Henry Chesbrough continues to be an influential voice in open innovation. Paul Hobcraft caught up with him on a recent trip to Denmark – and sought clarity on Henry’s latest work in open service innovation.

I see Henry Chesbrough partly as a detective. As I have read his different books he has written I have realised they are often ‘pointers’ to new concepts and ideas. He sees new strands and clues that come together to form a new theory. They are often not prescriptive but do illuminate different themes which then he sets about to prove.

He feels many of his academic colleagues stay too much in the theory only, and often their investigations and exchanges stay within their academic worlds. They are constantly exchanging and building on each other’s work but it often only meaningful to academics amongst themselves.

Henry Chesbrough sees his role as spotting emerging issues that seem to be in conflict or ‘out of whack’ with academic work, or are elements of an emerging theory that need pulling together. Firstly he tries to unravel them, then to develop a new set of theories and hypotheses that relate more to what is going on in the world of practice.

He uses as an example for exploring the world of services and innovation, Michael Porters famous value chain, where it places service seemingly more as an afterthought, at the end of the manufacturing cycle, more placed there to deal with the after-service issues.

Today most developed economies can have up to 80% of their economic activity in services, so it is far from an afterthought. Porter’s model was not a service orientated model meeting today’s business need, it needed deeper investigation.

Professor Chesbrough saw that many organisations have already made a move from being a product focused company, with service as this afterthought into one having a very service-focused business model that increasingly drove its business. Notably IBM, HP, Xerox, GE, Nokia, Apple are all examples of this increasingly deliver through services, the more knowledge-intensive services, that are increasingly the engines of growth. He felt this required framing.

Academic community and evidence of the world

Although there is a thriving academic community working on many of the services issues they still have not been able to pull this together and translate it in a way the business organization can bring  into practice to manage their rapidly developing service-focused business model. Chesbrough’s latest book “Open Innovation Services” attempts to fill that gap. As he said “the companies are doing the moving and I’m making sense of it through a broader interpretation”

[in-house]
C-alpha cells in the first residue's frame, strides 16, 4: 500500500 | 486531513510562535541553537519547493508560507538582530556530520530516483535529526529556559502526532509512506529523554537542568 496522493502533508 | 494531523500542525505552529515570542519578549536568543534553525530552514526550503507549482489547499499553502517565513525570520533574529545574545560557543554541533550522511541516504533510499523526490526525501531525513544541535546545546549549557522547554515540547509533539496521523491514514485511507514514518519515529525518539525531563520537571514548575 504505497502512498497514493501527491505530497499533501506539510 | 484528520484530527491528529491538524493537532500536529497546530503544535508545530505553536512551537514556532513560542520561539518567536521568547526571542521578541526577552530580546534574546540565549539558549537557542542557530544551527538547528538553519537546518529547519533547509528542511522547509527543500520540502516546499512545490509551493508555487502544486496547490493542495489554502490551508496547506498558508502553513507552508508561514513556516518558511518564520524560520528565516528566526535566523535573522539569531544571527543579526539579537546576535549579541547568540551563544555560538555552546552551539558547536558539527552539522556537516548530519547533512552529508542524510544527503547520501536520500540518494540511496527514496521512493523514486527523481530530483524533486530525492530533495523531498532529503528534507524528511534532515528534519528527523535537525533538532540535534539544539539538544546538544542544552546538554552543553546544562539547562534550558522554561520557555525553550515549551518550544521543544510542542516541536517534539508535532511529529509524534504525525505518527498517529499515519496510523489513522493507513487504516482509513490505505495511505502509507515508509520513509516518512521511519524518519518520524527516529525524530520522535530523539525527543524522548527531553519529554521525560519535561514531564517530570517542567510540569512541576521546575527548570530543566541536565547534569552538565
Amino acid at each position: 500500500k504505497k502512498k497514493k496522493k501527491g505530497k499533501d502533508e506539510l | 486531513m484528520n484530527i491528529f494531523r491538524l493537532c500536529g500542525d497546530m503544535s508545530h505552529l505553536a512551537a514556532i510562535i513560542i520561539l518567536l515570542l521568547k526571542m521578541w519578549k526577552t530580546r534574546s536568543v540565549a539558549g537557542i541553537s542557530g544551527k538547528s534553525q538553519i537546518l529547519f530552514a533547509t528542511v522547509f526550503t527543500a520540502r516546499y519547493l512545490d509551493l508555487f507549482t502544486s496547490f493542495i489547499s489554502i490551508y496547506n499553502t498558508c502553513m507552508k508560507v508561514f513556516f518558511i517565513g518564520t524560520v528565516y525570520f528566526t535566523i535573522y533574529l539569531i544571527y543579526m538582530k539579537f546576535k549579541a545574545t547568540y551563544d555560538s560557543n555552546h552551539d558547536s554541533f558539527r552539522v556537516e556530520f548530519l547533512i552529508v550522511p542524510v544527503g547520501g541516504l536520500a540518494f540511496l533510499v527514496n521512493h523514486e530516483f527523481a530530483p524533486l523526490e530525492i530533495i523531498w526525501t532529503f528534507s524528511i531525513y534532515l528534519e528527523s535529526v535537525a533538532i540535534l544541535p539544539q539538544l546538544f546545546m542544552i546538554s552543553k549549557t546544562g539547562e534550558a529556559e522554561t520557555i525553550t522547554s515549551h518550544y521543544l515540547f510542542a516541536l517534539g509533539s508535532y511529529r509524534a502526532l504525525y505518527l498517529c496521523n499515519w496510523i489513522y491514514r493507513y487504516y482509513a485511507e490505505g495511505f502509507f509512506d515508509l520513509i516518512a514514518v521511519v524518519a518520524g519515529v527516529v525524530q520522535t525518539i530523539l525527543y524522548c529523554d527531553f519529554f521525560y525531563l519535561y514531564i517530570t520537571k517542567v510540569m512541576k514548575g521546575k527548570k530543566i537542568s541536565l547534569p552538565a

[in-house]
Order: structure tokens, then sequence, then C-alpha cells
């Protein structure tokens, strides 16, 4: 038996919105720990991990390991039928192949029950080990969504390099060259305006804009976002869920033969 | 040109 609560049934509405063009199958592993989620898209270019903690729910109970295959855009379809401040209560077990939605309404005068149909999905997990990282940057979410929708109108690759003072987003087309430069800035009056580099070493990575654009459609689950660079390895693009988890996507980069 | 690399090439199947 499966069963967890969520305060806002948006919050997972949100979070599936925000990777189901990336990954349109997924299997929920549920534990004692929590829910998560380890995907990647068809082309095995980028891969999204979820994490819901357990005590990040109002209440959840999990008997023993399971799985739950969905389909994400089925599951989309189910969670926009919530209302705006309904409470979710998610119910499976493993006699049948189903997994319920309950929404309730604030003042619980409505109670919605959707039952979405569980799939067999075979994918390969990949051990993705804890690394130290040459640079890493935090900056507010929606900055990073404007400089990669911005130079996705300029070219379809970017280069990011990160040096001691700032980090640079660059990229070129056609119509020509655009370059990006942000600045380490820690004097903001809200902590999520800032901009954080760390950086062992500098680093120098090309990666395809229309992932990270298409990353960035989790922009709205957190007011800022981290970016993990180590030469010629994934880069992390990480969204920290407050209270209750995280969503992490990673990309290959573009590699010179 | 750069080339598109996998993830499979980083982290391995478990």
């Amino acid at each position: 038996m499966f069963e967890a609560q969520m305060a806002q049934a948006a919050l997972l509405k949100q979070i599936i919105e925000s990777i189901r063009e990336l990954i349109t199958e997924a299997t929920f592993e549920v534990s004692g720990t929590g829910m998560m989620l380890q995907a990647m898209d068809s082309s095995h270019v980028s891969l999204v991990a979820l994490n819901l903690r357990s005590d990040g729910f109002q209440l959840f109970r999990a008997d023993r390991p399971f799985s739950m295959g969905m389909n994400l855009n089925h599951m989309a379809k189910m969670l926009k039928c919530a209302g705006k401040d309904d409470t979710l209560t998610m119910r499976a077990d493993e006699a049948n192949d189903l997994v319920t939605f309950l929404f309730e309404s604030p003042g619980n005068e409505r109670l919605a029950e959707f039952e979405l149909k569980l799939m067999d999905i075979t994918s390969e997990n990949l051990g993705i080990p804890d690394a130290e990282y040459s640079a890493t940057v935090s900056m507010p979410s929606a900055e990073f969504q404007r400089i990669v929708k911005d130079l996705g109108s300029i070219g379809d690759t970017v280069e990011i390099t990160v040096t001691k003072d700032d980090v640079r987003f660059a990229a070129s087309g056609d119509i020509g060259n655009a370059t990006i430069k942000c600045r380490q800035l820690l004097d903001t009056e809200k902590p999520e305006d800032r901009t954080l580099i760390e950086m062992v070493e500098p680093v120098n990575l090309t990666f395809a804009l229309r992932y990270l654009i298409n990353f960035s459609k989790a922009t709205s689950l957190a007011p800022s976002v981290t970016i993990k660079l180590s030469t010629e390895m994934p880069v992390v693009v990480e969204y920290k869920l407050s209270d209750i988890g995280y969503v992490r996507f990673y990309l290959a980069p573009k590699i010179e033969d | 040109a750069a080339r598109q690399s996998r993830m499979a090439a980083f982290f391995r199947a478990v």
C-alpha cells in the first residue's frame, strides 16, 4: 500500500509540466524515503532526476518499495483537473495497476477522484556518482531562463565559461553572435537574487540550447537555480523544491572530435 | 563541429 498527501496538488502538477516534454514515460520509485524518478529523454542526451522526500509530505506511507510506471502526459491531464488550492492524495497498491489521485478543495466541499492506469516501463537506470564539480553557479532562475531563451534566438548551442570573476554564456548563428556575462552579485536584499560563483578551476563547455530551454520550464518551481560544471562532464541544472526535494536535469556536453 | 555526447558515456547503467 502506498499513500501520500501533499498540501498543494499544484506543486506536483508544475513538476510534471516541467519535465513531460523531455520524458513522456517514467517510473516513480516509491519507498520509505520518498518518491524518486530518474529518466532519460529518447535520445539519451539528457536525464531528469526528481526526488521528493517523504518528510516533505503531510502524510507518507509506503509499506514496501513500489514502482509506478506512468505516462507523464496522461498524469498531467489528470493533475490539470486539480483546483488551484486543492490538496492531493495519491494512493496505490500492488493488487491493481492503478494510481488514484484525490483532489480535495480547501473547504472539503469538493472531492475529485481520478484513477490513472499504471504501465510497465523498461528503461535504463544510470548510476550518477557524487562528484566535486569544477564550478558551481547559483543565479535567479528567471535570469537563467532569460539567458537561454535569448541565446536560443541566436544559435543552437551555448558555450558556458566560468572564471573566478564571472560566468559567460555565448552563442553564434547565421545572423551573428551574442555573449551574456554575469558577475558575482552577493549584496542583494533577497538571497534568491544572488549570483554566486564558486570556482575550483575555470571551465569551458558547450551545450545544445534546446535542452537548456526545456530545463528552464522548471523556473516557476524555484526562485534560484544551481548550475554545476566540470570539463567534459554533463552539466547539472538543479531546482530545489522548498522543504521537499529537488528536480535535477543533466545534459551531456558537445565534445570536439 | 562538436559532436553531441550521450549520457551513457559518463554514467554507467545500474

By bringing together the evidence of the world as it is happening and then tying this back to this diffuse set of academic activity in new ways moves theory and economic activity into a language for the business community to understand this so they can translate this into a model. He then can offer the conceptual framework that can build even further from this theory into new business applications to tackle the complexity of issues in this rapidly growing service economy.


Is Henry Chesbrough pushing Open Innovation too far?

When I originally reviewed Henry Chesbrough’s latest book I raised a series of concerns.

  1. When you have a movement like ‘open innovation’ you run the danger of pushing the concept too far or rationalising other movements into your own framework to readily. Have you probably done that here with Open Innovation Services?
  2. There are many ‘open’ questions still to be addressed for our present understanding of open innovation still to be fully embedded even today, a good eight years since it was first proposed?
  3. It might have been healthier for you to address these legacy issues from his knowledge, understanding and exposure rather than pushing the ‘open’ paradigm even further right now?

Professor Chesbrough tackled these in an interesting way

  • Firstly it is the companies that are pushing the boundaries of open innovation, he often is responding and learning from these and then attempting to offer these insights to a broader community. He agrees the curious, the evangelists of open innovation, have gained good practice and understanding but in his view it is far from done.  For example in his estimate nearly 80 to 90% of all the open innovation activity is ‘outside-in’. The vast majority of the service providers concentrate on this aspect but within his original book he equally suggested the huge value of ‘inside-out’ and this is still much underrepresented in today’s organizational thinking. Also his further book on Open Business Models as part of the OI equation still has not the position it ought to have for many organizations. Although this is rapidly changing as understanding the impact on a Business Model is being increasingly recognised in the last year or so.